With the seat belt retractor thus constructed, the front edge 138a' of the second gripping member is brought into contact with the seat belt 18' at the initial stage of a locking operation, and then it is started to grip the seat belt 18' between the gripping members 120' and 136'. Thus, the seat belt 18' is sandwiched firmly between the two gripping members 120' and 136'. At this time, the pusher 138' comes into contact with the seat belt 18' at a deep or large angle. This results in concentration of a gripping force on the front edge 138a' of the second gripping member. Under the circumstances, when a pulling force is applied from the seat belt 18' to the second gripping member 136', the latter is rotated in a direction toward the perpendicular line h so as to rapidly sandwich the seat belt 18' between the two gripping members 120' and 136'.

The receiver 124' and the pusher 138' thus need not to have a sharply rugged or serrated surface in contact with the seat belt 18'. This prevents the seat belt 18' from being napped. In the illustrated embodiment, the contact surfaces of the receiver 124' and the pusher 138' are rugged with round edges rather than sharp edges.

In this embodiment, a metallic rod 180' extends between the side walls 12' and 14' of the frame 10' in order to reinforce the slot 129' of the guide member 122' made of synthetic resin. 182' and 184' are mounting holes defined in the side walls 12' and 14' of the frame to receive the rod 180'.

In the present invention, the angle α is preferably in the range of between 10 and 19 and most preferably between 15 and 19. The angle β is preferably in the range of between 13 and 25 and most preferably between 13 and 18.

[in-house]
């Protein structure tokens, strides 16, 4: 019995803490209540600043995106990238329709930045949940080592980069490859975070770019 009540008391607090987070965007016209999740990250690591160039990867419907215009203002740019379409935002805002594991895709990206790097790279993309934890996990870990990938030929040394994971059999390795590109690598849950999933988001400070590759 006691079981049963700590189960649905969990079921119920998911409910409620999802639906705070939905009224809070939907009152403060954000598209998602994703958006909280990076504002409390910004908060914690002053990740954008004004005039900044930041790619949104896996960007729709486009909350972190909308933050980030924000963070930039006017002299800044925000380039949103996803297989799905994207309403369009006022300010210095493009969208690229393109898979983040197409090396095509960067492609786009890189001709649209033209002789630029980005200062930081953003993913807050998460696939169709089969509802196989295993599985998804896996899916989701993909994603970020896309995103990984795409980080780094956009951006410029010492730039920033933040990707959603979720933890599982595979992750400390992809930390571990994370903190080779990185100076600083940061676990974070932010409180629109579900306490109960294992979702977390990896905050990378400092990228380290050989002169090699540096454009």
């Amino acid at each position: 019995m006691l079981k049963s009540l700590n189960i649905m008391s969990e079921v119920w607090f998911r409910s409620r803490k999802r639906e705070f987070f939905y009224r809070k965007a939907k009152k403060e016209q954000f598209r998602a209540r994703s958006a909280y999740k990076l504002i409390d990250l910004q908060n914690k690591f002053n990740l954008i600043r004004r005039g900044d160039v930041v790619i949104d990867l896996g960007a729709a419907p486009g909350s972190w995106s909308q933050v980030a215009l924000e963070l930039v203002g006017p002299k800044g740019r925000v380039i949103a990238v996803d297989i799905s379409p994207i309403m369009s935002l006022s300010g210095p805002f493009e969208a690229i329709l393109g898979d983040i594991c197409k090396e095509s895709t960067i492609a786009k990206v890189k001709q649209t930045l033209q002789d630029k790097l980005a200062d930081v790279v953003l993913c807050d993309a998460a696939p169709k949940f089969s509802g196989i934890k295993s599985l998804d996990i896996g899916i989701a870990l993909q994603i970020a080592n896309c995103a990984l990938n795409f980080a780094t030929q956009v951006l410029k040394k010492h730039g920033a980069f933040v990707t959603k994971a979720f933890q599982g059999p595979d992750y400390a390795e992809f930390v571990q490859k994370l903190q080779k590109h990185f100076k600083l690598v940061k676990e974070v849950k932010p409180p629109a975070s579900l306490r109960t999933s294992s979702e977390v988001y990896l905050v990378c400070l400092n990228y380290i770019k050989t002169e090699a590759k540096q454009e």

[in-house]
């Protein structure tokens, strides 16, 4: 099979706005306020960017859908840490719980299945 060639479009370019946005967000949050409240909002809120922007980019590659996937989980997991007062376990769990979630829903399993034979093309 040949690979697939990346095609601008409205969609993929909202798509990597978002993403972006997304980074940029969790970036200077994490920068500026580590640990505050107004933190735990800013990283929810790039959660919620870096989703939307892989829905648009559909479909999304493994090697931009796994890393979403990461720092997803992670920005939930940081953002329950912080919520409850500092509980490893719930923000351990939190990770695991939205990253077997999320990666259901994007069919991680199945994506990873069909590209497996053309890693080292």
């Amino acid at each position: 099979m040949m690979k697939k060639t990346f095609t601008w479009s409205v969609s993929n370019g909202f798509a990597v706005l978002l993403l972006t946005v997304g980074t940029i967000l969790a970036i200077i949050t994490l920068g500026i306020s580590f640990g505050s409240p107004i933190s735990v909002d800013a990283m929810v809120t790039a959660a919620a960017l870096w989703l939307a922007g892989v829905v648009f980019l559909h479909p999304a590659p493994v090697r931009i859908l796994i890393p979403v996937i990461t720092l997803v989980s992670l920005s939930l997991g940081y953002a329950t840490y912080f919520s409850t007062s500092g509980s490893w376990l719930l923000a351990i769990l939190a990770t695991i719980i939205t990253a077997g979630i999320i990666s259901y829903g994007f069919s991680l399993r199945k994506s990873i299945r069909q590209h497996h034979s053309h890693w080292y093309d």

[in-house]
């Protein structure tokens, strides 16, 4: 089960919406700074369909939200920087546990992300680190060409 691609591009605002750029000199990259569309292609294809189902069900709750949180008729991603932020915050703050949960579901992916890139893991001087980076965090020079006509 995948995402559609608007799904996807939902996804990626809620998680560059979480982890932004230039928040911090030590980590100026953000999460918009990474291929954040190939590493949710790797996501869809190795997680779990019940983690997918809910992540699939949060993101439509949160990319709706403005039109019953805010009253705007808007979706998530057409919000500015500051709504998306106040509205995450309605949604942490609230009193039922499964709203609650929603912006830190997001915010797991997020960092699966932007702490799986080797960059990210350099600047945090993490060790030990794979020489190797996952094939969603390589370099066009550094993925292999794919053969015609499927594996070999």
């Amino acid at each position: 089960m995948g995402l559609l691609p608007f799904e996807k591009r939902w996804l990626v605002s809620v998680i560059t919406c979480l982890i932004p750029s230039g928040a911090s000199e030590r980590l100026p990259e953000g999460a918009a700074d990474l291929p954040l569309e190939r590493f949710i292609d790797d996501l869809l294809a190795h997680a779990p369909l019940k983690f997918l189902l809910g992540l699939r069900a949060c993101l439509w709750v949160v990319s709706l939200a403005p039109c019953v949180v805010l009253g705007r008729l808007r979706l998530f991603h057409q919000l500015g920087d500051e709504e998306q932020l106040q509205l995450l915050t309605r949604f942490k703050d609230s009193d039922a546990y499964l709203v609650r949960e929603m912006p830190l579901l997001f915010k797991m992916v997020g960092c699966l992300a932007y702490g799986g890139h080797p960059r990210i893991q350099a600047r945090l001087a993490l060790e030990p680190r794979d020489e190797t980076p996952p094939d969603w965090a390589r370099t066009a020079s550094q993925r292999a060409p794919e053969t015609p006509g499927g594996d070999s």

Patent Citations
Cited PatentFiling datePublication dateApplicantTitle
US3834496 *Sep 1, 1972Sep 10, 1974Takata Kojyo CoVehicle safety device
US5029770 *Sep 28, 1989Jul 9, 1991Kabushiki Kaisha Tokai-Rika-Denki-SeisakushoWebbing retractor
DE2241326A1 *Aug 23, 1972Mar 8, 1973Stig Martin LindbladAufrollvorrichtung fuer einen sicherheitsgurt
Referenced by
Citing PatentFiling datePublication dateApplicantTitle
US5485971 *Sep 7, 1993Jan 23, 1996Ashimori Kogyo Kabushiki KaishaSeat belt retractor
US7407184Jun 15, 2004Aug 5, 2008Automotive Systems Laboratory, Inc.Micro gas generator including an initiator blast shield
US20050017496 *Jun 15, 2004Jan 27, 2005Stevens Bruce A.Micro gas generator including an initiator blast shield
Classifications
U.S. Classification242/381.1, 297/478, 280/806
International ClassificationB60R22/42
Cooperative ClassificationB60R22/42
European ClassificationB60R22/42
Legal Events
DateCodeEventDescription
Jul 17, 1991ASAssignment
Owner name: TAKATA CORPORATION, JAPAN
Free format text: ASSIGNMENT OF ASSIGNORS INTEREST.;ASSIGNORS:FUJIMURA, YOSHIICHI;MATSUURA, SHIZUTAKA;REEL/FRAME:005785/0156;SIGNING DATES FROM 19910701 TO 19910703
Mar 7, 1996FPAYFee payment
Year of fee payment: 4
Mar 9, 2000FPAYFee payment
Year of fee payment: 8
May 5, 2004REMIMaintenance fee reminder mailed
Oct 20, 2004LAPSLapse for failure to pay maintenance fees
Dec 14, 2004FPExpired due to failure to pay maintenance fee
Effective date: 20041020